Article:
On November 7, 2011, Minor Douglas recorded a Notice of Attorneys Lien for Fees and Lien Lis Pendens in the Register's Office of Fayette County (Instrument 110057744). The lien claimed by Minor Douglas was in the amount of $289, 500.00, "representing thirty percent (30%) of the amount of property [Ms. Chambers] received as her share of the Estate . . . ." On the same day, November 7, 2011, Minor Douglas filed a motion in the trial court to enforce its attorney's lien, asking the court to enter an "[o]rder recognizing and enforcing its attorneys lien by noting said lien within the body and language of the deed to be executed and delivered by the Clerk and Master to [Ms. Chambers]." There is no dispute in the record that Ms. Chambers received notice of both the Notice of Attorneys Lien and the motion for enforcement. The trial court held a hearing on the attorney's lien on November 17, 2011. Ms. Chambers did not dispute Minor Douglas' right to an attorney's lien, which is provided for both in her contract with Minor Douglas and by state statute. Tennessee Code Annotated Section 23-2-102 provides that "[a]ttorneys and solicitors of record who begin a suit shall have a lien upon the plaintiff's or complainant's right of action from the date of the filing of the suit." Ms. Chambers contends that because she did not contest Minor Douglas' right to an attorney's lien, she did not make an appearance at the November 17, 2011 hearing to establish the lien. Although she did not dispute Minor Douglas' right to an attorney's lien, as discussed infra, Ms. Chambers did dispute the amount of the lien.

Following the hearing, on November 17, 2011, the trial court entered an order on Minor Douglas' motion to enforce its lien. Therein, the court held, in pertinent part, as follows:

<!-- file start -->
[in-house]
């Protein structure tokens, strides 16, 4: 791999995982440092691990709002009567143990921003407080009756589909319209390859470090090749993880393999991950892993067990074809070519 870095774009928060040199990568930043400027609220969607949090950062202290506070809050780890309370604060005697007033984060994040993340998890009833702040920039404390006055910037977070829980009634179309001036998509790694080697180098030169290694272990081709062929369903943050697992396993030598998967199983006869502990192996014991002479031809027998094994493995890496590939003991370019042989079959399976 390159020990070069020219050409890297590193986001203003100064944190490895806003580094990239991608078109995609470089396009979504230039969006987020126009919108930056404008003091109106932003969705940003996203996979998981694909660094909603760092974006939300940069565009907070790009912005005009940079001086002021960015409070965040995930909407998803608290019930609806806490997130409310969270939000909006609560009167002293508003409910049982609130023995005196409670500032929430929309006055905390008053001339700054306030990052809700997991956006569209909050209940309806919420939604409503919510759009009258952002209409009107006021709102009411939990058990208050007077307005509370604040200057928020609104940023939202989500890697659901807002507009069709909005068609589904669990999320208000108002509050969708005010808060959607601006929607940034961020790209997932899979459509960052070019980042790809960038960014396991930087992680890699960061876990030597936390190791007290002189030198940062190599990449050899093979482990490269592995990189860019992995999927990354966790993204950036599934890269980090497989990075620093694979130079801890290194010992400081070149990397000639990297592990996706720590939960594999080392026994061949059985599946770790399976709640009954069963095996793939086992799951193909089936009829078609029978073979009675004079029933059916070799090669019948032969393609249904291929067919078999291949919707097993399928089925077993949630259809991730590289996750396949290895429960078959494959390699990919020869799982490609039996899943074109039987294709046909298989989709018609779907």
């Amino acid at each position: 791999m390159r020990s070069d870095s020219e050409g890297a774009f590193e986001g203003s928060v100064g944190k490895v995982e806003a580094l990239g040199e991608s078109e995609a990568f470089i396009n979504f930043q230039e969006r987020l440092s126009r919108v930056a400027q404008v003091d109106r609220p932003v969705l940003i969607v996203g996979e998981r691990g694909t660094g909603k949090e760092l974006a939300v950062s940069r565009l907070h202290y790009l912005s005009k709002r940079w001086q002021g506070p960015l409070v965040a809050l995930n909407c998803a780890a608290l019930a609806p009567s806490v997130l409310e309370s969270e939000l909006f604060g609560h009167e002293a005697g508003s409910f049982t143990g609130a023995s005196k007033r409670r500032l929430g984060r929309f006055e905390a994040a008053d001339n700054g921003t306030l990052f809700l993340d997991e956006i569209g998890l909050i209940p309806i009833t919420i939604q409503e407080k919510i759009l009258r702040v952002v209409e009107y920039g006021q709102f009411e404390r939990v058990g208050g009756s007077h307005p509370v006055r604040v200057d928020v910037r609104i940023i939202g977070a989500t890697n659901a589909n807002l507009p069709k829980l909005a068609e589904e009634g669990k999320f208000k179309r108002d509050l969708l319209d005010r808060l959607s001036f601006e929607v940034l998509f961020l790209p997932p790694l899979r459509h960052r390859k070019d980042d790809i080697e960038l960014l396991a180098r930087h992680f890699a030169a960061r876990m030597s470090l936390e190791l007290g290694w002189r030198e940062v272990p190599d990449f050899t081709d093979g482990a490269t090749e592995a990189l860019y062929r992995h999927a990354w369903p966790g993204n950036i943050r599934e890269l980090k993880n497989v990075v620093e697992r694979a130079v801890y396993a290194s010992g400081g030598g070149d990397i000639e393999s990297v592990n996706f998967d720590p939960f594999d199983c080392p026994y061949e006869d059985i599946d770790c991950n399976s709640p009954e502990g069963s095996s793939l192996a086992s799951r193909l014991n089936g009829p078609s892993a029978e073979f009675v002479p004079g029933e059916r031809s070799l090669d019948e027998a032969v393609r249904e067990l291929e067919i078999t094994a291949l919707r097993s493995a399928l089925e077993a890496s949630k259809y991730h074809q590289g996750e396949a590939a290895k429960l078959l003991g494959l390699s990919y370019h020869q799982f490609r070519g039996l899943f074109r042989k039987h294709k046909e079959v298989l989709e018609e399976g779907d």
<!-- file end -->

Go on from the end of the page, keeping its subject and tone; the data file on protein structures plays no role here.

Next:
1. A lien in favor of Minor Douglas . . . in the amount of $289, 500 representing thirty percent (30%) of the Commissioners' appraised value of the property [Ms. Chambers] received as her share of the Estate . . . is hereby declared valid and enforceable and shall be noted within the language of the deed of the Clerk and Master conveying to [Ms. Chambers] in fee simple and absolute title to the property identified by the Court appointed Commissioners as Tract No. 2 consisting of approximately 202 acres . . . .
2. It is further ordered that the court shall retain jurisdiction over this proceeding concerning the issue of further enforcement of the said attorney's fee lien in order to allow [Ms. Chambers'] counsel the opportunity to seek further enforcement of said lien should its fee remain unsatisfied for a period exceeding 120 days from the date of entry of a final judgment in this cause, the Court finding that the above described property which is the subject of [Ms. Chambers'] counsel's lien is a portion of the property which was the subject matter of these proceedings.

On December 15, 2011, the trial court entered judgment in the underlying lawsuit and released Minor Douglas' lien lis pendens, but not its attorney's lien.

On May 11, 2012, Minor Douglas filed a motion for sale of property, seeking to enforce its attorney's lien based on Ms. Chambers' alleged failure to pay Minor Douglas $289, 500.00 in fees within 120 days of the December 15, 2011 order.[2] In its motion, Minor Douglas stated that it "ha[d] not been paid the amount of the indebtedness due to them from [Ms. Chambers], " and sought sale of the property awarded to Ms. Chambers in the underlying lawsuit to satisfy the attorney's fees. In its motion, Minor Douglas relies on Tennessee Code Annotated Section 26-4-101, et seq. as authority for the sale of the property.[3] Minor Douglas filed an amended motion for sale of property on June 5, 2012. The amended motion states that, since the filing of the initial motion for sale of property, Minor Douglas had received additional payments from Ms. Chambers in the amount of $14, 095.86. The record shows that Ms. Chambers sold timber from the property and tendered the payment to Minor Douglas. The amended motion for sale of property states that Ms. Chambers has an outstanding balance of $257, 803.70 due and owing for attorney's fees.

On July 24, 2012, Ms. Chambers filed a motion to compel arbitration, a motion to modify the order to enforce attorney's lien, and a response objecting to the sale of property. Therein, she states, in relevant part, that:

The court's November 17, 2011 order purports to establish a contractual attorneys fee and lien in the amount of $289, 500 in favor of . . . the law firm of Minor Douglas, PLLC. As the parties are contractually bound to submit disputed issues concerning attorneys fees to arbitration, [4] [Ms. ...